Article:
Alberta ranchers could teach Wall Street moguls a thing or two about leveraging other peoples’ money for personal gain.
The Auditor General just released a report showing that Alberta ranchers short changed Albertans about $25 million last year. Furthermore, they’ll keep doing it unless the new government does something about grazing leases on Crown land.
To be fair, the ranchers aren’t doing anything illegal. They’re using cowboy ingenuity to exploit a loophole in the law that’s big enough to accommodate a herd of Texas longhorns.
Sixty percent of Alberta land is owned by the Crown on behalf of Albertans. Ranchers, grazing associations and corporations graze 300,000 cattle on 5,700 grazing leases. They pay the government (that would be us) $4 million a year for grazing rights that would cost them 10 times more on the private market.
Furthermore, they keep entry fees paid by oil and gas companies that rightfully should go to the Crown.
The Auditor General estimates that the government is losing up to $25 million a year in entry fees but acknowledges it’s hard to pin down the precise number due to incomplete information.
The government pegged this number at $40 million in 1999 then revised it to $16 million during the debate on Bill 31 which was meant to update the rules. Bill 31 was never proclaimed—apparently ranchers are effective lobbyists in addition to being shrewd businessmen.*
To stick with the livestock metaphors—we’re being fleeced.
A license to print money
In addition to being ridiculously cheap, ranchers use grazing leases as low-cost collateral for mortgages and loans, sub-lease them at private grazing rates and sell them for up to 32 times their value.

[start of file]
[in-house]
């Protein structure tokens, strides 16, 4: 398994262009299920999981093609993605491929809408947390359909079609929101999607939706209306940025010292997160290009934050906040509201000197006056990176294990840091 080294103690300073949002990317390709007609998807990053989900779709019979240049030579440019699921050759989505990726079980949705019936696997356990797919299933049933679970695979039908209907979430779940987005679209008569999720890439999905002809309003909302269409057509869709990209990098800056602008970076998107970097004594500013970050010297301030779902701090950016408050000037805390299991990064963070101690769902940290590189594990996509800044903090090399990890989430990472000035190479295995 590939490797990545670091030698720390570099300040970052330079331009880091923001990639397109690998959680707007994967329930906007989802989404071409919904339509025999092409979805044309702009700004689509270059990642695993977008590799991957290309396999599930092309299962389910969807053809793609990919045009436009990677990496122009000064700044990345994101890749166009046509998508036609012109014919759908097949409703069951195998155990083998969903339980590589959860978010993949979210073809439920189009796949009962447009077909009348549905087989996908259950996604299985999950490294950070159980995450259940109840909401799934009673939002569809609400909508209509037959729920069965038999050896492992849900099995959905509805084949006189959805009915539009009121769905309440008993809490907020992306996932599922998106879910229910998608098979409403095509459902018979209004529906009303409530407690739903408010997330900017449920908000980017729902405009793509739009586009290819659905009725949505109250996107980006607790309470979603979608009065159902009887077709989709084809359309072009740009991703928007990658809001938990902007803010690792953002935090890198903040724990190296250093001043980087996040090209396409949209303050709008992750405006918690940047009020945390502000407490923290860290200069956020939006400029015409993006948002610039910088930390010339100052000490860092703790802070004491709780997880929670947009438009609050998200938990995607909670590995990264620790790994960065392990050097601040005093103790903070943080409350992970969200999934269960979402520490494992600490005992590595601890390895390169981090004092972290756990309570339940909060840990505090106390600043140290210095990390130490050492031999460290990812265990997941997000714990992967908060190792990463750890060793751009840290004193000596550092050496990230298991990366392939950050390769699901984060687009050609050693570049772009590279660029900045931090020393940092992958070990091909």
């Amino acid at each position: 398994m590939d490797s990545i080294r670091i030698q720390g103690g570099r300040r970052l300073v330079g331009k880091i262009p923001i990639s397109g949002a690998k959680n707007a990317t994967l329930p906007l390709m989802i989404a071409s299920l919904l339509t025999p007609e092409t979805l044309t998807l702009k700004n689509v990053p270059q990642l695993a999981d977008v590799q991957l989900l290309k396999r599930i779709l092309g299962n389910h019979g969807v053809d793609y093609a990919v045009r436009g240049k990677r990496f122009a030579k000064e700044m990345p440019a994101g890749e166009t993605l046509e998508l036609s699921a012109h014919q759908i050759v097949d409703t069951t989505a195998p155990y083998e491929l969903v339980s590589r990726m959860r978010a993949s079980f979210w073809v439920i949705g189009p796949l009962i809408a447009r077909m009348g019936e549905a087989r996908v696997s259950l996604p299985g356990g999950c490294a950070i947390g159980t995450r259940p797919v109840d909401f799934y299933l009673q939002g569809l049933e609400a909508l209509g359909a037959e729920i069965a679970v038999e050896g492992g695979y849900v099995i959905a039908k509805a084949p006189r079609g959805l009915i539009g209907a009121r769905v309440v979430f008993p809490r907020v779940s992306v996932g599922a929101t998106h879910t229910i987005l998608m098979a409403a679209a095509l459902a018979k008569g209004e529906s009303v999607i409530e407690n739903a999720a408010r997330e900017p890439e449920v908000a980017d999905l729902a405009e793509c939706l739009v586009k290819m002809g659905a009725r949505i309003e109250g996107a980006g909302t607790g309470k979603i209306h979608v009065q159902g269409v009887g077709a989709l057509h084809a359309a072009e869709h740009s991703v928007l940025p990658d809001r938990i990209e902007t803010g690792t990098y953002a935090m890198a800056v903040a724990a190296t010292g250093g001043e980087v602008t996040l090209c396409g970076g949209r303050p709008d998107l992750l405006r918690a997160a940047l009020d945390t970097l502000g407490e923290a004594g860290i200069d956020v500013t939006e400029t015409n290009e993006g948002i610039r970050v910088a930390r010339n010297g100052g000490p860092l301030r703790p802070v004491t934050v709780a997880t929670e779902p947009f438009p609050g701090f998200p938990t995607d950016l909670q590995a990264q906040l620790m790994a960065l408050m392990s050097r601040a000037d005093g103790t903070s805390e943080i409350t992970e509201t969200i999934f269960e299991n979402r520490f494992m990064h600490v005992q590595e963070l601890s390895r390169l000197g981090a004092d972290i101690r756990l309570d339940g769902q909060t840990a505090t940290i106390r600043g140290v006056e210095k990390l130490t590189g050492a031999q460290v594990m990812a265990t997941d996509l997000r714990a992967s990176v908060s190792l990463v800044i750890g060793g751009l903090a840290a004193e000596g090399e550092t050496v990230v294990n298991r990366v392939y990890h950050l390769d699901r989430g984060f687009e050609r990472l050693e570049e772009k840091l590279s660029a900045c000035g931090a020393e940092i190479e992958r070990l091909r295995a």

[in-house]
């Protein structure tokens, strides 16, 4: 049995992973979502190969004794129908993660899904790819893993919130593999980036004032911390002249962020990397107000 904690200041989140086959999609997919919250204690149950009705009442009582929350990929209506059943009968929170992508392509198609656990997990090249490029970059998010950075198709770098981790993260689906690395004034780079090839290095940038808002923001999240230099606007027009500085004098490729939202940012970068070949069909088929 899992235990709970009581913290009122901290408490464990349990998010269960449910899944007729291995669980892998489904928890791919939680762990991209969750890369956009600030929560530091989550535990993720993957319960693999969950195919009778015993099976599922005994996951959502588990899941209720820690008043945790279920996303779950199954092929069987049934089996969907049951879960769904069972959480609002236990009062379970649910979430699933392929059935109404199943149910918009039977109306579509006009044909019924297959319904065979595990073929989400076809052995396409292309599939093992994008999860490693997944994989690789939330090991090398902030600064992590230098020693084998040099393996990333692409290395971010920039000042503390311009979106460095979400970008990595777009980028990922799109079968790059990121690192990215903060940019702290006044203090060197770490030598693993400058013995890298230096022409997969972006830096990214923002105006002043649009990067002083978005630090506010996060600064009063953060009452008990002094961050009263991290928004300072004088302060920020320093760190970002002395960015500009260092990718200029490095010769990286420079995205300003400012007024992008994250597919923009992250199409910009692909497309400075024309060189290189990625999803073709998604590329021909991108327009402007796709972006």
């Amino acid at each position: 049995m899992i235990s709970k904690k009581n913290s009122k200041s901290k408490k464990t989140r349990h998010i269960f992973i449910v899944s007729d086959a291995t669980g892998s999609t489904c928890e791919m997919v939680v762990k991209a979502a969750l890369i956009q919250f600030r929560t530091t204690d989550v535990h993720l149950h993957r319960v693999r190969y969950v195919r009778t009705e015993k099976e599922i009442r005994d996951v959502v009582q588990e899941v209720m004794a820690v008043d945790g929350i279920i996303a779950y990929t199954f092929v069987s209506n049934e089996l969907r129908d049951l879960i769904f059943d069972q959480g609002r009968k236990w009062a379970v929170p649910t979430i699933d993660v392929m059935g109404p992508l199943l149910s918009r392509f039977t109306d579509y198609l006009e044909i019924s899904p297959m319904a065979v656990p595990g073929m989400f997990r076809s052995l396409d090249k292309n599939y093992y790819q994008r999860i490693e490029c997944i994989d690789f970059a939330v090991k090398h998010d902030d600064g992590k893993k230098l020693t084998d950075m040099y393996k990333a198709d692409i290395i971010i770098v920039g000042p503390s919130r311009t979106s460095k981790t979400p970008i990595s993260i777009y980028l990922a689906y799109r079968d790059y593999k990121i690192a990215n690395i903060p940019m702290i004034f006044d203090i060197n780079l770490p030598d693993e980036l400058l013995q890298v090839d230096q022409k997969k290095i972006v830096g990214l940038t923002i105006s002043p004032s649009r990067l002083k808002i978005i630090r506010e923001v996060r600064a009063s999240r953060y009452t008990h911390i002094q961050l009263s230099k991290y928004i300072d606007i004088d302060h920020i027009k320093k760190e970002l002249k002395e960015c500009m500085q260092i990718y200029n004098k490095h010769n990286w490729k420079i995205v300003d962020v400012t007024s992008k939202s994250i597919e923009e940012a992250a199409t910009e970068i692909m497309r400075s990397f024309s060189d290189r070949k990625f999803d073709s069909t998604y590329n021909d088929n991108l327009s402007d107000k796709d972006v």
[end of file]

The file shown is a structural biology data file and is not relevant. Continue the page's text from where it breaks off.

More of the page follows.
The Auditor General says a rancher sold two leases that cost him $486 a year for $265,000. The leases had three years remaining on the term. Assuming they were 20 year leases the rancher’s cash outlay would have been $8,262 ($486 X 17 years). His profit was 32 times his initial investment. Wall Street investors take note.
It’s not illegal, but is it morally right?
The Code of the West
Aren’t cowboys bound by the Cowboy Code or something that prevents taciturn Marlboro men from ripping us off?
James Owen, a 40 year veteran of Wall Street and hedge fund owner, did extensive research on the Old West. He says there was indeed a Code of the West. He’s convinced Wall Street would become the honourable institution it once was if it simply applied the Code.**
Frankly, Ms Soapbox thinks Mr Owen is a hopeless romantic with a naïve view of both the American cowboy and Wall Street, however the Code is worth considering in this context.
It requires cowboys to be tough but fair (in the old days ranchers could sell their neighbour’s stray cows as long as they paid their neighbours the price they got) and to know where to draw the line because some things, like honour and reputation, simply aren’t for sale
Owen summarizes these principles in one simple concept: just because it’s legal doesn’t make it right.
Surely ranchers paying 1/10th the going rate for grazing land know they don’t own it and have no business subleasing or re-selling it at private rates or accepting entry fees from resource companies and not passing the benefits back to the land owner (us).
Drew Barnes, Wildrose MLA, rancher, and self-appointed spokesperson for the ranchers says the existing system is just fine. He says ranchers contribute to air ambulance services and renovate schools so a lot of the money stays local.
By Mr Barnes’ logic anyone who donates to charity while at the same time taking something that doesn’t belong to him deserves a pat on the back.
These ranchers are like Wall Street bankers in pointy-toed shoes. They’re equally effective at leveraging someone else’s assets to make a buck. Both operate under a different code: if it’s morally wrong but legally right, go for it.
So like the SEC, the NDP government will have to impose more rules clarifying what we already know—you can’t keep what isn’t yours.
Here’s hoping Shannon Phillips, Environment minister, plugs this loophole at her first opportunity so the benefits of grazing leases on Crown land accrue to all Albertans not just overreaching ranchers capitalizing on sloppy legislation drafted by a government looking to capture the rural vote.
Just because it’s legal doesn’t make it right.
*Hansard, Mar 7, 2000
**Cowboy Ethics: What Wall Street Can Learn from the Code of the West